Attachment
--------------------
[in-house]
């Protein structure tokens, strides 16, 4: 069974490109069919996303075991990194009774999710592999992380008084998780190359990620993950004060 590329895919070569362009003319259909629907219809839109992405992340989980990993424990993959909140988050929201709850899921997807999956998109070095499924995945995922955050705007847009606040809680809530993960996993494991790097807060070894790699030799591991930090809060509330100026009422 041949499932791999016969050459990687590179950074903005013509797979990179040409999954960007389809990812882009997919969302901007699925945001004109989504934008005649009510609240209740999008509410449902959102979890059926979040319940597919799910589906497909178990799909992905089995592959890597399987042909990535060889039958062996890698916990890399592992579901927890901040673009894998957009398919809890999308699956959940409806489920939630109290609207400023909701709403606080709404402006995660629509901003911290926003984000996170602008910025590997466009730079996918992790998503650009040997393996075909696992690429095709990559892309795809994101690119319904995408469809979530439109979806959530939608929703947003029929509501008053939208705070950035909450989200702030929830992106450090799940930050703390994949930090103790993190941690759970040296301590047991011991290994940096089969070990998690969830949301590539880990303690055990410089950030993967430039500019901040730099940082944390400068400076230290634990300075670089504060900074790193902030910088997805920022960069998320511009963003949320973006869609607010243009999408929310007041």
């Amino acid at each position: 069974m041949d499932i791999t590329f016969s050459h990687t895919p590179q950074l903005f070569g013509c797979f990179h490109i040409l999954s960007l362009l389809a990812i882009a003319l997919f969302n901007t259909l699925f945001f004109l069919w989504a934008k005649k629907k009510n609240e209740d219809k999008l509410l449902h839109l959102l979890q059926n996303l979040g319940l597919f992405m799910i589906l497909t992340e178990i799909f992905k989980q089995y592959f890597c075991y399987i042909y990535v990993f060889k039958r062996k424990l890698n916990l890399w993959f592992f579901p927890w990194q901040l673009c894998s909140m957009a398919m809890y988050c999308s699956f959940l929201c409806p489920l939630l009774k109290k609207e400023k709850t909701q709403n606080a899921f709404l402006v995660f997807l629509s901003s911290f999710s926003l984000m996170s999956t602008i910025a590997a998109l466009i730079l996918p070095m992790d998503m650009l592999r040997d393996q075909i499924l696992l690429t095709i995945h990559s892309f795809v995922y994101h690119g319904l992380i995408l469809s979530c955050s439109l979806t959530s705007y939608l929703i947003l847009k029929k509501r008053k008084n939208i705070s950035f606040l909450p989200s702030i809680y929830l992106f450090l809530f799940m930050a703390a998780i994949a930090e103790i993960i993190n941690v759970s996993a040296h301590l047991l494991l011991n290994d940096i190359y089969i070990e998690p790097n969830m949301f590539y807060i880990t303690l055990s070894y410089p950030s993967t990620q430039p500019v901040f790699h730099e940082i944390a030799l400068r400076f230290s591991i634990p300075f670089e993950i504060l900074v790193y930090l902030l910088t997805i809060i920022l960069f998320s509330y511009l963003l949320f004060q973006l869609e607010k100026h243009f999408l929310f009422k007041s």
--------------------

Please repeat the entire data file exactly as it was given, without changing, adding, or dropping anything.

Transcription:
[in-house]
């Protein structure tokens, strides 16, 4: 069974490109069919996303075991990194009774999710592999992380008084998780190359990620993950004060 590329895919070569362009003319259909629907219809839109992405992340989980990993424990993959909140988050929201709850899921997807999956998109070095499924995945995922955050705007847009606040809680809530993960996993494991790097807060070894790699030799591991930090809060509330100026009422 041949499932791999016969050459990687590179950074903005013509797979990179040409999954960007389809990812882009997919969302901007699925945001004109989504934008005649009510609240209740999008509410449902959102979890059926979040319940597919799910589906497909178990799909992905089995592959890597399987042909990535060889039958062996890698916990890399592992579901927890901040673009894998957009398919809890999308699956959940409806489920939630109290609207400023909701709403606080709404402006995660629509901003911290926003984000996170602008910025590997466009730079996918992790998503650009040997393996075909696992690429095709990559892309795809994101690119319904995408469809979530439109979806959530939608929703947003029929509501008053939208705070950035909450989200702030929830992106450090799940930050703390994949930090103790993190941690759970040296301590047991011991290994940096089969070990998690969830949301590539880990303690055990410089950030993967430039500019901040730099940082944390400068400076230290634990300075670089504060900074790193902030910088997805920022960069998320511009963003949320973006869609607010243009999408929310007041």
């Amino acid at each position: 069974m041949d499932i791999t590329f016969s050459h990687t895919p590179q950074l903005f070569g013509c797979f990179h490109i040409l999954s960007l362009l389809a990812i882009a003319l997919f969302n901007t259909l699925f945001f004109l069919w989504a934008k005649k629907k009510n609240e209740d219809k999008l509410l449902h839109l959102l979890q059926n996303l979040g319940l597919f992405m799910i589906l497909t992340e178990i799909f992905k989980q089995y592959f890597c075991y399987i042909y990535v990993f060889k039958r062996k424990l890698n916990l890399w993959f592992f579901p927890w990194q901040l673009c894998s909140m957009a398919m809890y988050c999308s699956f959940l929201c409806p489920l939630l009774k109290k609207e400023k709850t909701q709403n606080a899921f709404l402006v995660f997807l629509s901003s911290f999710s926003l984000m996170s999956t602008i910025a590997a998109l466009i730079l996918p070095m992790d998503m650009l592999r040997d393996q075909i499924l696992l690429t095709i995945h990559s892309f795809v995922y994101h690119g319904l992380i995408l469809s979530c955050s439109l979806t959530s705007y939608l929703i947003l847009k029929k509501r008053k008084n939208i705070s950035f606040l909450p989200s702030i809680y929830l992106f450090l809530f799940m930050a703390a998780i994949a930090e103790i993960i993190n941690v759970s996993a040296h301590l047991l494991l011991n290994d940096i190359y089969i070990e998690p790097n969830m949301f590539y807060i880990t303690l055990s070894y410089p950030s993967t990620q430039p500019v901040f790699h730099e940082i944390a030799l400068r400076f230290s591991i634990p300075f670089e993950i504060l900074v790193y930090l902030l910088t997805i809060i920022l960069f998320s509330y511009l963003l949320f004060q973006l869609e607010k100026h243009f999408l929310f009422k007041s």